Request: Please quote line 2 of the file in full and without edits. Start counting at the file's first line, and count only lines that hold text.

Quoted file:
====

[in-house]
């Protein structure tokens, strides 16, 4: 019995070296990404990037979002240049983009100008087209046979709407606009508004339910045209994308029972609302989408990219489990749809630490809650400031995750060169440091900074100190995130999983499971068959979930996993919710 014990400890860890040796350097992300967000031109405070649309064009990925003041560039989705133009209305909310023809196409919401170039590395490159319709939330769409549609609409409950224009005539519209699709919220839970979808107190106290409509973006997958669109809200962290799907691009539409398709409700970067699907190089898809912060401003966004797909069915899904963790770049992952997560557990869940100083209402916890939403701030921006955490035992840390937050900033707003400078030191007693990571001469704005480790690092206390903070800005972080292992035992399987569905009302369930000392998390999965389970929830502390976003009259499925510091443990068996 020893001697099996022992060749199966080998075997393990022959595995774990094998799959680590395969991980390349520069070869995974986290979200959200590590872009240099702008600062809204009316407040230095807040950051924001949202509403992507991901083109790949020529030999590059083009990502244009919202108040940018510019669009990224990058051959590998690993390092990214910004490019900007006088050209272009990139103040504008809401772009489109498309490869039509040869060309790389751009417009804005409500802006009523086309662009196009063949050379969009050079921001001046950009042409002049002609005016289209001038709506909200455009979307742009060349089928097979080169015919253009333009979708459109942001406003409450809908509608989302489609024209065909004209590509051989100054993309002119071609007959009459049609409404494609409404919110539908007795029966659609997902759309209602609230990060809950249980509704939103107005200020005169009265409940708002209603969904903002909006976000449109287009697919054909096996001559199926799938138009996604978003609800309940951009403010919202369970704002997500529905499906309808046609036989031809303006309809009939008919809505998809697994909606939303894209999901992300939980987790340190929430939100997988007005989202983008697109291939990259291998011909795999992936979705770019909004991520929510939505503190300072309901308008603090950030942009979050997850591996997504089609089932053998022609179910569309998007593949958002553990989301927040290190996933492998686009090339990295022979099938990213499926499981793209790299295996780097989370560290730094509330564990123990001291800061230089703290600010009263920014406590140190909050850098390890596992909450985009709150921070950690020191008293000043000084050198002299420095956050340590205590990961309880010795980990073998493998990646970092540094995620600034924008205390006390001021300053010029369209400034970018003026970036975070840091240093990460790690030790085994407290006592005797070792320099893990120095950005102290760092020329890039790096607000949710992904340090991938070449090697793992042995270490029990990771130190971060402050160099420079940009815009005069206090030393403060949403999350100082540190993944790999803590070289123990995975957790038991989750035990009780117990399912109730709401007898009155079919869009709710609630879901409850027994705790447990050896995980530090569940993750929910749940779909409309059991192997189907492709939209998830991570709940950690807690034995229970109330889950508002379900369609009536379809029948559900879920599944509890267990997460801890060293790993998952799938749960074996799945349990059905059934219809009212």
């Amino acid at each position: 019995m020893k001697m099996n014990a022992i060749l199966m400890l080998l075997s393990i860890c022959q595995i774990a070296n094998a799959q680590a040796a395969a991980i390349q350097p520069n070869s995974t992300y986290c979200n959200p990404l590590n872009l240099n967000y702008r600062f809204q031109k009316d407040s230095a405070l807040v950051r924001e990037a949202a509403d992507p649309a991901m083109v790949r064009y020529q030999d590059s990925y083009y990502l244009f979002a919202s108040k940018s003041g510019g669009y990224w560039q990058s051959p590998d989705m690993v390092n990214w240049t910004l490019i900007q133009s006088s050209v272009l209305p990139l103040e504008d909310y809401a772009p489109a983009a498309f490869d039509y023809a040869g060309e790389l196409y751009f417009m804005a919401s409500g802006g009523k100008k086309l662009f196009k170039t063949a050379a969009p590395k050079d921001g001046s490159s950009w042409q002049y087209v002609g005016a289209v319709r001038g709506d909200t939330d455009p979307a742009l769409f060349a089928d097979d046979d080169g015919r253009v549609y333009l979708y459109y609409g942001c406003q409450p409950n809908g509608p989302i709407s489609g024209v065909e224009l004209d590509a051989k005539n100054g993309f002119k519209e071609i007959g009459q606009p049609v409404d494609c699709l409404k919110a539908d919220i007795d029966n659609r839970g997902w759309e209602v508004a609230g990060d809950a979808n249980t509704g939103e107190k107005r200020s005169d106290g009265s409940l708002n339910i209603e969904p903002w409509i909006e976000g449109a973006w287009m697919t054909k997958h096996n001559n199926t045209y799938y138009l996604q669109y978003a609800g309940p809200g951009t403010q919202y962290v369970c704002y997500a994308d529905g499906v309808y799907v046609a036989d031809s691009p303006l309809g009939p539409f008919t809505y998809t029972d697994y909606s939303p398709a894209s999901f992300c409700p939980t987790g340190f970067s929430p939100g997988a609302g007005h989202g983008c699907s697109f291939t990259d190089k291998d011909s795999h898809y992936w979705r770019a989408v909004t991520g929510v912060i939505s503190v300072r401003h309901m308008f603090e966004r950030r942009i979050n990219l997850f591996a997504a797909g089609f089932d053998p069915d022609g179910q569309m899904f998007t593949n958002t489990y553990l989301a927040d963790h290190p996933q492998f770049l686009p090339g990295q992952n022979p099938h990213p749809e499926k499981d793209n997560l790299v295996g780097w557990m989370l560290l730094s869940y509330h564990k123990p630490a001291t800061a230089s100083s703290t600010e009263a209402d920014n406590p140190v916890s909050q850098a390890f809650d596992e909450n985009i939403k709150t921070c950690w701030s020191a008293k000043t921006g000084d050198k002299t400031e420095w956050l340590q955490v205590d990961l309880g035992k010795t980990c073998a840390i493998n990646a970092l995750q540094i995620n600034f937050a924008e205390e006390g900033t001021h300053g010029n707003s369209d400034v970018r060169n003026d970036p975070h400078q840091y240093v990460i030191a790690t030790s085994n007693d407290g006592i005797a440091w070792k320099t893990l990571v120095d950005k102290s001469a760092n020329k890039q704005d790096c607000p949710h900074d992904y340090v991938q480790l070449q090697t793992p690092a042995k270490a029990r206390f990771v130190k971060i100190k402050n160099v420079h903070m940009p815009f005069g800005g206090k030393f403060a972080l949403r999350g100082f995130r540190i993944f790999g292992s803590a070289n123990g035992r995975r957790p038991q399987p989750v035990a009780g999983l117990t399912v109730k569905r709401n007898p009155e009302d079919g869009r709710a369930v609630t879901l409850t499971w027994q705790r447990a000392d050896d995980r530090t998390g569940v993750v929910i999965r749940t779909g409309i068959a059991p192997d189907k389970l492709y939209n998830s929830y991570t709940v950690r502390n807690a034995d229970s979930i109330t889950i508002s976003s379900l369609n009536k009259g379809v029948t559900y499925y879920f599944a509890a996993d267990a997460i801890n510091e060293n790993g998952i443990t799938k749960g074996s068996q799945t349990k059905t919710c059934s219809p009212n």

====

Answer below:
């Protein structure tokens, strides 16, 4: 019995070296990404990037979002240049983009100008087209046979709407606009508004339910045209994308029972609302989408990219489990749809630490809650400031995750060169440091900074100190995130999983499971068959979930996993919710 014990400890860890040796350097992300967000031109405070649309064009990925003041560039989705133009209305909310023809196409919401170039590395490159319709939330769409549609609409409950224009005539519209699709919220839970979808107190106290409509973006997958669109809200962290799907691009539409398709409700970067699907190089898809912060401003966004797909069915899904963790770049992952997560557990869940100083209402916890939403701030921006955490035992840390937050900033707003400078030191007693990571001469704005480790690092206390903070800005972080292992035992399987569905009302369930000392998390999965389970929830502390976003009259499925510091443990068996 020893001697099996022992060749199966080998075997393990022959595995774990094998799959680590395969991980390349520069070869995974986290979200959200590590872009240099702008600062809204009316407040230095807040950051924001949202509403992507991901083109790949020529030999590059083009990502244009919202108040940018510019669009990224990058051959590998690993390092990214910004490019900007006088050209272009990139103040504008809401772009489109498309490869039509040869060309790389751009417009804005409500802006009523086309662009196009063949050379969009050079921001001046950009042409002049002609005016289209001038709506909200455009979307742009060349089928097979080169015919253009333009979708459109942001406003409450809908509608989302489609024209065909004209590509051989100054993309002119071609007959009459049609409404494609409404919110539908007795029966659609997902759309209602609230990060809950249980509704939103107005200020005169009265409940708002209603969904903002909006976000449109287009697919054909096996001559199926799938138009996604978003609800309940951009403010919202369970704002997500529905499906309808046609036989031809303006309809009939008919809505998809697994909606939303894209999901992300939980987790340190929430939100997988007005989202983008697109291939990259291998011909795999992936979705770019909004991520929510939505503190300072309901308008603090950030942009979050997850591996997504089609089932053998022609179910569309998007593949958002553990989301927040290190996933492998686009090339990295022979099938990213499926499981793209790299295996780097989370560290730094509330564990123990001291800061230089703290600010009263920014406590140190909050850098390890596992909450985009709150921070950690020191008293000043000084050198002299420095956050340590205590990961309880010795980990073998493998990646970092540094995620600034924008205390006390001021300053010029369209400034970018003026970036975070840091240093990460790690030790085994407290006592005797070792320099893990120095950005102290760092020329890039790096607000949710992904340090991938070449090697793992042995270490029990990771130190971060402050160099420079940009815009005069206090030393403060949403999350100082540190993944790999803590070289123990995975957790038991989750035990009780117990399912109730709401007898009155079919869009709710609630879901409850027994705790447990050896995980530090569940993750929910749940779909409309059991192997189907492709939209998830991570709940950690807690034995229970109330889950508002379900369609009536379809029948559900879920599944509890267990997460801890060293790993998952799938749960074996799945349990059905059934219809009212």